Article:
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Computational Biology: 1. Beyond the spherical cow 2. Segmentation in silico Part 1 Computational Biology Beyond the spherical cow John Doyle Nature, 411, 151-152 (2001) For what? make sense of the huge amounts of data produced unravel how complex biochemical systems really work

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part 1 computational biology
Part 1 Computational Biology

Beyond the spherical cow

John Doyle

Nature, 411, 151-152 (2001)

for what
For what?
  • make sense of the huge amounts of data produced
  • unravel how complex biochemical systems really work

http://www.biology.arizona.edu/cell_bio/tutorials/cell_cycle/cells3.html

enablers
Enablers
  • Discovery science
  • Acceptance that biology is now a cross-disciplinary science
  • Maturation of the internet as a forum for collaborations
enablers5
Enablers
  • Notion: Biology is an information-based rather than qualitative science
  • High-throughput platforms capable of capturing global sets of information quickly and affordably
  • Medical imaging systems
slide6
Goal

“… the computational approaches discussed… were firmly focused on the dynamics and control of the networks of genes and proteins at work in cells.”

developments
Developments
  • Gaining more access to technology
  • Mathematical modeling and computation
  • Design and implementation of synthetic gene networks
considerations
Considerations
  • Interaction between experiment and simulation
  • Fluctuations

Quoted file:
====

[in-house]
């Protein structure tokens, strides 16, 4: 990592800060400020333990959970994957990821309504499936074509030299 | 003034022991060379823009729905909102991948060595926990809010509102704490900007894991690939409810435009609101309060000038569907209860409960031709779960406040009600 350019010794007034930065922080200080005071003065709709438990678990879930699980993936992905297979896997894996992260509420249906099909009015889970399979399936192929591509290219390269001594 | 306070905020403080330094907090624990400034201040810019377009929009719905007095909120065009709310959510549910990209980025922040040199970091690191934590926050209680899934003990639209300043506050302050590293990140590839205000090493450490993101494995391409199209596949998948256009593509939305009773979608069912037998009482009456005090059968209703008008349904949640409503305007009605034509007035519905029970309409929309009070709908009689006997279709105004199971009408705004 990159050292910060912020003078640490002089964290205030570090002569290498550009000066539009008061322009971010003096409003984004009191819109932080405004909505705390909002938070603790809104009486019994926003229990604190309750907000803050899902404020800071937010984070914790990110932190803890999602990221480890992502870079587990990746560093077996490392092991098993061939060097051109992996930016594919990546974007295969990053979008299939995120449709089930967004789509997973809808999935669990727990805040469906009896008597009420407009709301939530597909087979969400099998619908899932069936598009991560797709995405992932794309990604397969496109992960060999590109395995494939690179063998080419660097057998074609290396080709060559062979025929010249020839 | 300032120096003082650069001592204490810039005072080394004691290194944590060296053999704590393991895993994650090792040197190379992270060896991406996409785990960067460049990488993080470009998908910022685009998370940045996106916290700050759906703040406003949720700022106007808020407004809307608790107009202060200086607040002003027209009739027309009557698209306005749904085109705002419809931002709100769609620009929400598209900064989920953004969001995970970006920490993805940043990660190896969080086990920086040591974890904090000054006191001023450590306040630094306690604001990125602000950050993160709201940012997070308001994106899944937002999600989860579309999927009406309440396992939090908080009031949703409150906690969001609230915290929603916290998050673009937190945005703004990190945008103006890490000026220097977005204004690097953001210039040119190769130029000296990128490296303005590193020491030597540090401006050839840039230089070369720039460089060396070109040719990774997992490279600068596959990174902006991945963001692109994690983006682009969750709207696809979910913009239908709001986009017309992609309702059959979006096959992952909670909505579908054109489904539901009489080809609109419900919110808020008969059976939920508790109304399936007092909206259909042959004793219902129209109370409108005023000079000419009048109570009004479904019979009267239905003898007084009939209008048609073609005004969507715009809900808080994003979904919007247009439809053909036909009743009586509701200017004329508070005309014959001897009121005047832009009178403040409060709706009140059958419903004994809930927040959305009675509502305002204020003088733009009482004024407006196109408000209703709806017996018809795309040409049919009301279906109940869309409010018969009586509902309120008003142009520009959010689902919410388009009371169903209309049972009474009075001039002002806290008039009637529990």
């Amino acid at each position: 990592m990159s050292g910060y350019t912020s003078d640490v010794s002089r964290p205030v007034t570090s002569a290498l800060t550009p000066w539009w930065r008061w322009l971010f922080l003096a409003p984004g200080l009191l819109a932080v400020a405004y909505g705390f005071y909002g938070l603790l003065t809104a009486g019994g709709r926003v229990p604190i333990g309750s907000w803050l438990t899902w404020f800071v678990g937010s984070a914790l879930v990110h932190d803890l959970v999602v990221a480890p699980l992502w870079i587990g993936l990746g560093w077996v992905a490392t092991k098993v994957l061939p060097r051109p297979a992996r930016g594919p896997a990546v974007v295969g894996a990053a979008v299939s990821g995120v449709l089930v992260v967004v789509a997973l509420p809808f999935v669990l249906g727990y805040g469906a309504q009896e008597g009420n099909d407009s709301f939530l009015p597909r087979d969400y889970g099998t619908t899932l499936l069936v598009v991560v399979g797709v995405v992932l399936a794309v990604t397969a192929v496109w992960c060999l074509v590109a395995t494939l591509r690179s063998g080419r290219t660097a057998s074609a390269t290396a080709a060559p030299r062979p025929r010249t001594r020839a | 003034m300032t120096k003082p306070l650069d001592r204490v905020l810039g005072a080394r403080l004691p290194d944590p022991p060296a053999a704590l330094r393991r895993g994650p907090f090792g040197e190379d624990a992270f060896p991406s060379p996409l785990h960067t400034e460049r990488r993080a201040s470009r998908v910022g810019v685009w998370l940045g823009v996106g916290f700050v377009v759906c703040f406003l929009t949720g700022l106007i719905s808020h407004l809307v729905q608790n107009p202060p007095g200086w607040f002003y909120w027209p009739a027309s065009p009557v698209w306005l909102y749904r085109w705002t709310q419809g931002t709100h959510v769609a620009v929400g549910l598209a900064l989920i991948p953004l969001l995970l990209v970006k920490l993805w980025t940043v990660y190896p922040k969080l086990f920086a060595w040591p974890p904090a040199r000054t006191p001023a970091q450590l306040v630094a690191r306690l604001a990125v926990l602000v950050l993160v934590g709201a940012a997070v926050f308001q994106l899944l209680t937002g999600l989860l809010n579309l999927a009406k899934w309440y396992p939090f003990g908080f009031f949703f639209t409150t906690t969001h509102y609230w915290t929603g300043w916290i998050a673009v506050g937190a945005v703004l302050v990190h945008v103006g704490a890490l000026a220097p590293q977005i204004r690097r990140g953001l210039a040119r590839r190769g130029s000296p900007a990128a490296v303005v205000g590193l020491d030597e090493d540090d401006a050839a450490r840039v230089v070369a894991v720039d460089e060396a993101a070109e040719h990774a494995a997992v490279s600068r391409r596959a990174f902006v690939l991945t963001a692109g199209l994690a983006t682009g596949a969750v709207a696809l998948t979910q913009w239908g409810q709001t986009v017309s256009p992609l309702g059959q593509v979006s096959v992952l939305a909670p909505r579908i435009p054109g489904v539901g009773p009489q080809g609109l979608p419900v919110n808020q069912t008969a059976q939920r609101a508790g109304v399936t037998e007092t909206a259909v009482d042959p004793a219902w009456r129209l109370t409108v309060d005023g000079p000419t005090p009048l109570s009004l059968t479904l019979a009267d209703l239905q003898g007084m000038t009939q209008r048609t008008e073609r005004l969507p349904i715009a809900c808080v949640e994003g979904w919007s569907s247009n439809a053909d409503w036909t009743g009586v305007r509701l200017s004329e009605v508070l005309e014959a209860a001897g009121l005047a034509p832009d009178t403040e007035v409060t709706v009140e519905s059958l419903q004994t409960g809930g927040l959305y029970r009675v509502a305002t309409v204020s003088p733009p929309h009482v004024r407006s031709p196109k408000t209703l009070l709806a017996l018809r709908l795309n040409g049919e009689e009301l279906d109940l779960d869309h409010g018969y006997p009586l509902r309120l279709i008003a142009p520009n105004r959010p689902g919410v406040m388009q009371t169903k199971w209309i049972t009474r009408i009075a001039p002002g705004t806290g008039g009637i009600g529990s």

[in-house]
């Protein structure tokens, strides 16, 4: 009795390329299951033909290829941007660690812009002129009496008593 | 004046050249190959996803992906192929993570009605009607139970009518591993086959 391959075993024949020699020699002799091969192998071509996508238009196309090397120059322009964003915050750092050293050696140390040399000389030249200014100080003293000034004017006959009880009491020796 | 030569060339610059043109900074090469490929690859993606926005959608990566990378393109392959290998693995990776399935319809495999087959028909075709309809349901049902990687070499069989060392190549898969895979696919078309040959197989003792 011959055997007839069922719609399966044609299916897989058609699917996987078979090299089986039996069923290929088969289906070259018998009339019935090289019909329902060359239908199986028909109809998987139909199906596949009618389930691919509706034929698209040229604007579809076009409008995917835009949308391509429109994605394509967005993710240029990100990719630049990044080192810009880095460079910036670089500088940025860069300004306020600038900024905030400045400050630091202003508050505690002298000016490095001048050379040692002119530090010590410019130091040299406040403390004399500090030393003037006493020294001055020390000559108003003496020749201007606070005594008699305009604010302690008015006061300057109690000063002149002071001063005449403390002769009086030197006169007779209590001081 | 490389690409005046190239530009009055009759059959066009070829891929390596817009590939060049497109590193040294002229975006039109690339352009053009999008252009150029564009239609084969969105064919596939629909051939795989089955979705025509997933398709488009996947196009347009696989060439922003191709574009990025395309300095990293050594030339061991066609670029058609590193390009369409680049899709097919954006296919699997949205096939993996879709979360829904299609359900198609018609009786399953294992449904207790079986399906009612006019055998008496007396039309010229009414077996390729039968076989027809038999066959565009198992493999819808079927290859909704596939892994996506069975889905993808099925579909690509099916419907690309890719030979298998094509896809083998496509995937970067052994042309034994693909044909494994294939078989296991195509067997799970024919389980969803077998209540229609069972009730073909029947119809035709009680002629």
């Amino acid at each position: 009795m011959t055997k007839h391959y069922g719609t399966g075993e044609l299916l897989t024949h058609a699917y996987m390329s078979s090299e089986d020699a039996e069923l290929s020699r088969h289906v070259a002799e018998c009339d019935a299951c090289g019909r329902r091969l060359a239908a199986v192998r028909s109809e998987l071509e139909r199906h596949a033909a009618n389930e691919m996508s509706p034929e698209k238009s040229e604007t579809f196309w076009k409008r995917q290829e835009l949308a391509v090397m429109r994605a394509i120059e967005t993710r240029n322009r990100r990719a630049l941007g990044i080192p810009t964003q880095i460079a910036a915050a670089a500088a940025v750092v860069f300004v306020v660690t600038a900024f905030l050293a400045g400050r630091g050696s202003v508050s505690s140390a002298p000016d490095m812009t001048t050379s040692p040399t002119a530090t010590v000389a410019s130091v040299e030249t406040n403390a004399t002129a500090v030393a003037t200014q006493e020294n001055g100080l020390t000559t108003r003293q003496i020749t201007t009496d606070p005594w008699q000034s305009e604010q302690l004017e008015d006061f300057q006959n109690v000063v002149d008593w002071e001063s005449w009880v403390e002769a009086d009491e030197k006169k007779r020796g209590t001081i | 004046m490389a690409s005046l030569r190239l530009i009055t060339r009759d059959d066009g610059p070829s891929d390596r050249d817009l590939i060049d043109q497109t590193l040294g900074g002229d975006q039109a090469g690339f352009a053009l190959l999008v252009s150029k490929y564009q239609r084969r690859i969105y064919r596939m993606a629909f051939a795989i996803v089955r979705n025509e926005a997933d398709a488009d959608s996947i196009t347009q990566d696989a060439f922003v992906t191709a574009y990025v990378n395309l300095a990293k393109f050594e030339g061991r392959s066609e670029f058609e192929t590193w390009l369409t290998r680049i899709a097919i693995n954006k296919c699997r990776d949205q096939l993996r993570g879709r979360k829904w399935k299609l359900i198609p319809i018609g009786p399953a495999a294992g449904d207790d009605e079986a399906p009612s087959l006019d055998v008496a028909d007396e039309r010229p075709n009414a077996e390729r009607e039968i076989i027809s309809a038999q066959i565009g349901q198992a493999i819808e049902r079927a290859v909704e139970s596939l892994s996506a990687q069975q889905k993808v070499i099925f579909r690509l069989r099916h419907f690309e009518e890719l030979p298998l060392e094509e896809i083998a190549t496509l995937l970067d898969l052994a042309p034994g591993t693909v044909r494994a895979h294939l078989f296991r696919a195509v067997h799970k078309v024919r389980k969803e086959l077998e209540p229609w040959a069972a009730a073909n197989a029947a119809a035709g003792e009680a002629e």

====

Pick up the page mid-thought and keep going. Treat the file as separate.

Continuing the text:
• Chemical dynamics
  • Mechanical dynamics
  • Interaction of chemical and mechanical dynamics
applications
Applications
  • Cell division cycle
  • Virtual vs. Real mutated genes
  • Developmental principles

http://www.biology.arizona.edu/cell_bio/tutorials/cell_cycle/cells2.html

applications10
Applications
  • More efficient route to drug discovery and development
  • integrated biological circuits
    • “wet” nano-robots
    • engineered oncolytic adenovirus
example
Example
  • Computer modeling of individual ion channels in cardiac cells
      • Pacemaker activity
      • Genetic defects underlying arrythmic heartbeats
      • Mechanical-electrical feedbacks
      • Regional patterns of expression
example12
Example
  • Model for cell motility

http://expmed.bwh.harvard.edu/projects/motility/motility.html

example13
Example
  • Reaction-diffusion model

http://www.math.vanderbilt.edu/~morton/cs395/roth/fig2.gif

example14
Example
  • Dynamics of calcium ions

http://www.compbiophysics.uni-hd.de/Signal_Transduction.html

limitations
Limitations
  • Biology needs more theory
  • Theory has a rather bad reputation among biologists
slide16
“It took Humpty Dumpty apart but left the challenge of putting him back together again”

- John Doyle

references
References
  • Doyle, J. 2001. “Computational Biology: Beyond the spherical cow.” In Nature, 411:151-152.
  • Hasty, J., McMillen, D., and Collins, J. J. 2002. “Engineered gene circuits. “ In Nature, 420:224-230.
  • http://www.the-scientist.com/yr2003/feb/feature_030224.html
  • http://www.the-scientist.com/yr2003/feb/prof4_030224.html
  • http://www.the-scientist.com/yr2003/feb/feature2_030224.html
  • http://www.the-scientist.com/yr2003/feb/feature1_030224.html
part 2 segmentation in silico

Part 2:Segmentation in silico

Peter Dearden and Michael Akam

Nature 406, 131-132 (2000)

protocol von dassow et al
Protocol (Von Dassow,et.al.)

Collection of data

Key interactions

Simplification

Final model

results24
Results

frequency of ‘solutions’ allowed the model to generate correct pattern of segmentation

conclusion
Conclusion

“ It is the organization of the gene networks that provides stability, not the fine tuning of molecular interactions.”

implications
Implications
  • Allows possibility to explore effects of variations in parameter values
  • Allows possibility of studying the effect of varying initial conditions
  • Allows possibility of making complex gene networks more understandable
implications29
Implications
  • Emergence of a new breed of biologist-mathematicians
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